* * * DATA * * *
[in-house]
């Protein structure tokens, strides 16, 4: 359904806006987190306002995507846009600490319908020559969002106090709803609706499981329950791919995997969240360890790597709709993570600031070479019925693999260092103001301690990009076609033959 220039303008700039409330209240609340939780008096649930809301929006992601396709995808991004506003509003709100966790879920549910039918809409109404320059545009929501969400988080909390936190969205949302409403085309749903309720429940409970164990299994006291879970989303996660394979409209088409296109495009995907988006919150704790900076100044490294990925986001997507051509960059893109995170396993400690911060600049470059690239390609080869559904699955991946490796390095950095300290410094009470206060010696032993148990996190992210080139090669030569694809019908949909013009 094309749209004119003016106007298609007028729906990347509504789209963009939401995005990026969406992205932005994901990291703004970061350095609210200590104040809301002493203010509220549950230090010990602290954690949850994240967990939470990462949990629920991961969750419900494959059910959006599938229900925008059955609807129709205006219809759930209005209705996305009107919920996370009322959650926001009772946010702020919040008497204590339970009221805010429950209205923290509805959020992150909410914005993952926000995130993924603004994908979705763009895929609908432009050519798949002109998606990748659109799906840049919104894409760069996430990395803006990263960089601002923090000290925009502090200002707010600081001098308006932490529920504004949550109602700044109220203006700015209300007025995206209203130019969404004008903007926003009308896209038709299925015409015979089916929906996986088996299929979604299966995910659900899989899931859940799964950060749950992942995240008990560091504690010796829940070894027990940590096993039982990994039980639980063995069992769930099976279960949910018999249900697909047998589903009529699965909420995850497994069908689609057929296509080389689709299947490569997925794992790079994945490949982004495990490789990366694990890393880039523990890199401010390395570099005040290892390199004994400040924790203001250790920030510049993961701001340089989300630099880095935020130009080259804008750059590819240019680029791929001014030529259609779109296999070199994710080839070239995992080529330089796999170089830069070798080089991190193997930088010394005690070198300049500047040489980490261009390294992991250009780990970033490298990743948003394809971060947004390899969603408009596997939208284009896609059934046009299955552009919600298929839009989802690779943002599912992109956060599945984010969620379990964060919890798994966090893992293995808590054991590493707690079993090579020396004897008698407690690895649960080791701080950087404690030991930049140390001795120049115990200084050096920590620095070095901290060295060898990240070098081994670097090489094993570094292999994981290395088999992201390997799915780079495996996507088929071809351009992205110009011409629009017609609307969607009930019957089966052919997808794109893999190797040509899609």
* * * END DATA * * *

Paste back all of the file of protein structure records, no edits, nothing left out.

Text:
[in-house]
């Protein structure tokens, strides 16, 4: 359904806006987190306002995507846009600490319908020559969002106090709803609706499981329950791919995997969240360890790597709709993570600031070479019925693999260092103001301690990009076609033959 220039303008700039409330209240609340939780008096649930809301929006992601396709995808991004506003509003709100966790879920549910039918809409109404320059545009929501969400988080909390936190969205949302409403085309749903309720429940409970164990299994006291879970989303996660394979409209088409296109495009995907988006919150704790900076100044490294990925986001997507051509960059893109995170396993400690911060600049470059690239390609080869559904699955991946490796390095950095300290410094009470206060010696032993148990996190992210080139090669030569694809019908949909013009 094309749209004119003016106007298609007028729906990347509504789209963009939401995005990026969406992205932005994901990291703004970061350095609210200590104040809301002493203010509220549950230090010990602290954690949850994240967990939470990462949990629920991961969750419900494959059910959006599938229900925008059955609807129709205006219809759930209005209705996305009107919920996370009322959650926001009772946010702020919040008497204590339970009221805010429950209205923290509805959020992150909410914005993952926000995130993924603004994908979705763009895929609908432009050519798949002109998606990748659109799906840049919104894409760069996430990395803006990263960089601002923090000290925009502090200002707010600081001098308006932490529920504004949550109602700044109220203006700015209300007025995206209203130019969404004008903007926003009308896209038709299925015409015979089916929906996986088996299929979604299966995910659900899989899931859940799964950060749950992942995240008990560091504690010796829940070894027990940590096993039982990994039980639980063995069992769930099976279960949910018999249900697909047998589903009529699965909420995850497994069908689609057929296509080389689709299947490569997925794992790079994945490949982004495990490789990366694990890393880039523990890199401010390395570099005040290892390199004994400040924790203001250790920030510049993961701001340089989300630099880095935020130009080259804008750059590819240019680029791929001014030529259609779109296999070199994710080839070239995992080529330089796999170089830069070798080089991190193997930088010394005690070198300049500047040489980490261009390294992991250009780990970033490298990743948003394809971060947004390899969603408009596997939208284009896609059934046009299955552009919600298929839009989802690779943002599912992109956060599945984010969620379990964060919890798994966090893992293995808590054991590493707690079993090579020396004897008698407690690895649960080791701080950087404690030991930049140390001795120049115990200084050096920590620095070095901290060295060898990240070098081994670097090489094993570094292999994981290395088999992201390997799915780079495996996507088929071809351009992205110009011409629009017609609307969607009930019957089966052919997808794109893999190797040509899609």